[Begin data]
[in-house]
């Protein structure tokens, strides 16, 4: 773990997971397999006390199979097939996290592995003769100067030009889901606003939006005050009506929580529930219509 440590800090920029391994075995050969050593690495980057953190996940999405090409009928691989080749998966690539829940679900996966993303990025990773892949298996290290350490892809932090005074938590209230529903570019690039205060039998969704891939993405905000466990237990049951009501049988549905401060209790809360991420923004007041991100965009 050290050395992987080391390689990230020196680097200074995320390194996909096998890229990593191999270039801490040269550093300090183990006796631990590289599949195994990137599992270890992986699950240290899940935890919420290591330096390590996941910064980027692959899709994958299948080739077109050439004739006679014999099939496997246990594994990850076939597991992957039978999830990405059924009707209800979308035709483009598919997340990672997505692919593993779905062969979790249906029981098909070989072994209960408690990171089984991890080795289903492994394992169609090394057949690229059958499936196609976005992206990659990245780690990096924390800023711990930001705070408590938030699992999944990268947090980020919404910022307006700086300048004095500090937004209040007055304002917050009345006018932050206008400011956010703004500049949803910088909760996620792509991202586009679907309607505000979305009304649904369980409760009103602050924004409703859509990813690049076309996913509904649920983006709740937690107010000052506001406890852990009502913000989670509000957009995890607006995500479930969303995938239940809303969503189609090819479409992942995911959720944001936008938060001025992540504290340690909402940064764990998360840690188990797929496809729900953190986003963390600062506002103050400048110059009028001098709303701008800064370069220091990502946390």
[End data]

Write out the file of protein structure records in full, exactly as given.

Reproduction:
[in-house]
């Protein structure tokens, strides 16, 4: 773990997971397999006390199979097939996290592995003769100067030009889901606003939006005050009506929580529930219509 440590800090920029391994075995050969050593690495980057953190996940999405090409009928691989080749998966690539829940679900996966993303990025990773892949298996290290350490892809932090005074938590209230529903570019690039205060039998969704891939993405905000466990237990049951009501049988549905401060209790809360991420923004007041991100965009 050290050395992987080391390689990230020196680097200074995320390194996909096998890229990593191999270039801490040269550093300090183990006796631990590289599949195994990137599992270890992986699950240290899940935890919420290591330096390590996941910064980027692959899709994958299948080739077109050439004739006679014999099939496997246990594994990850076939597991992957039978999830990405059924009707209800979308035709483009598919997340990672997505692919593993779905062969979790249906029981098909070989072994209960408690990171089984991890080795289903492994394992169609090394057949690229059958499936196609976005992206990659990245780690990096924390800023711990930001705070408590938030699992999944990268947090980020919404910022307006700086300048004095500090937004209040007055304002917050009345006018932050206008400011956010703004500049949803910088909760996620792509991202586009679907309607505000979305009304649904369980409760009103602050924004409703859509990813690049076309996913509904649920983006709740937690107010000052506001406890852990009502913000989670509000957009995890607006995500479930969303995938239940809303969503189609090819479409992942995911959720944001936008938060001025992540504290340690909402940064764990998360840690188990797929496809729900953190986003963390600062506002103050400048110059009028001098709303701008800064370069220091990502946390």